Iraq to close nine TV stations for ‘inciting violence’

Iraqi security forces clash with demonstrators in Baghdad on Saturday. (Reuters)
Updated 24 November 2019

Iraq to close nine TV stations for ‘inciting violence’

  • Iraqi Prime Minister Adel Abdul Mahdi and his allies believe that some media outlets are inciting the protesters
  • Dijla, Sharqiya, Al-Arabiya, Al-Hadath and Alhurra Iraq were among the stations that had to close their offices in Iraq

BAGHDAD: The Iraqi Communications and Media Commission (CMC) has decided to warn five TV channels, and close nine, for “violating articles of media licensing regulations,” and “publishing content inciting violence” during coverage of demonstrations, observers told Arab News on Saturday.

Baghdad and nine southern Shiite-dominated provinces have witnessed repeated anti-government demonstrations since Oct. 1. More than 350 demonstrators have been killed and about 16,000 others injured, after security forces began to use live bullets and tear gas canisters.
Local and foreign media have played a pivotal role in documenting and exposing abuses suffered by demonstrators, despite authorities blocking the internet for two weeks in Baghdad and several southern governorates. Social media platforms have also been censored for more than a month.
Iraqi Prime Minister Adel Abdul Mahdi and his allies believe that some media outlets “are working to sustain the momentum of the demonstrations and incite demonstrators against the government.” The overthrow of the government and the holding of early national parliamentary elections preceded by the changing electoral law, is at the top of the list of demands from demonstrators.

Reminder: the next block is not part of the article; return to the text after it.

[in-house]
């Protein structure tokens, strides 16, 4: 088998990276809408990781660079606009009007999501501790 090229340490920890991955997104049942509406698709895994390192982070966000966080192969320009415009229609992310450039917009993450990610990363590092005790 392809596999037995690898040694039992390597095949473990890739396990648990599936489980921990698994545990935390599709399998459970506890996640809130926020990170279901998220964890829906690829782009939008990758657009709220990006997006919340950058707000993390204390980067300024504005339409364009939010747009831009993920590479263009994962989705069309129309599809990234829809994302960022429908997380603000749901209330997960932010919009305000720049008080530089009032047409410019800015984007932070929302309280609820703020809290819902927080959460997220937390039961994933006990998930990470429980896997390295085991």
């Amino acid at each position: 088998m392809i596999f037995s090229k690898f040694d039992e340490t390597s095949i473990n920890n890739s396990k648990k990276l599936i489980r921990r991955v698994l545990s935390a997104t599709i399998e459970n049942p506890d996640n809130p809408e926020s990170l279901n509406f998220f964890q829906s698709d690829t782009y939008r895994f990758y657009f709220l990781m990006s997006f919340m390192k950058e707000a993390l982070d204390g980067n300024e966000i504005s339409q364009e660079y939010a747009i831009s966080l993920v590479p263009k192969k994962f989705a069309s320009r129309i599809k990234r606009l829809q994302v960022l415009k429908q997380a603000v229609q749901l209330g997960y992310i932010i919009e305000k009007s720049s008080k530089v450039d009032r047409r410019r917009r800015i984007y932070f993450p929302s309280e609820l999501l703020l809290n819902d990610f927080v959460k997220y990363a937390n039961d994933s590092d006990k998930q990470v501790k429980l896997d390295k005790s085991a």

The CMC is the organization responsible for regulating the media and communications in Iraq. It was established in 2004 and, according to the Iraqi constitution, is an independent body not affiliated with the government. However, the majority of its decisions “indicate the full dependence of the government” observers have said.
According to sources, the CMC forced internet and mobile companies to disconnect services to their customers in protest-hit areas and block social networks.
The latest CMC decision saw the closure of the nine local and Arabic TV stations and warnings given to five others “for violating the regularities of media licensing rules.”
Dijla, Sharqiya, Al-Arabiya, Al-Hadath and Alhurra Iraq were among the stations that had to close their offices in Iraq, while Sky News Arabia, Al-Sumaria and Rudaw were among those warned.
The Journalistic Freedoms Observatory, a non-profit organization that monitors abuses against journalists, said in a statement issued on Saturday that it had seen an internal memorandum sent by the CMC to the offices of Abdul Mahdi and the interior minister, recommending the closures and citing the other channels for mishandling coverage of the demonstrations.
“We are used to seeing the CMC lining up every time with the government (against journalists). It is an independent body and its board of trustees is subject to partisan quotas like all government bodies and institutions,” Ziyad Al-Ajaili, the head of the observatory, told Arab News.
“The closure and warning decisions issued by the CMC are not the first ... The body has a bad record in dealing with the media.”
The CMC told Arab News that it does not punish any media in a “qualitative” manner, and that it followed a globally approved media code of conduct that is included in the terms of the work permit granted to the media.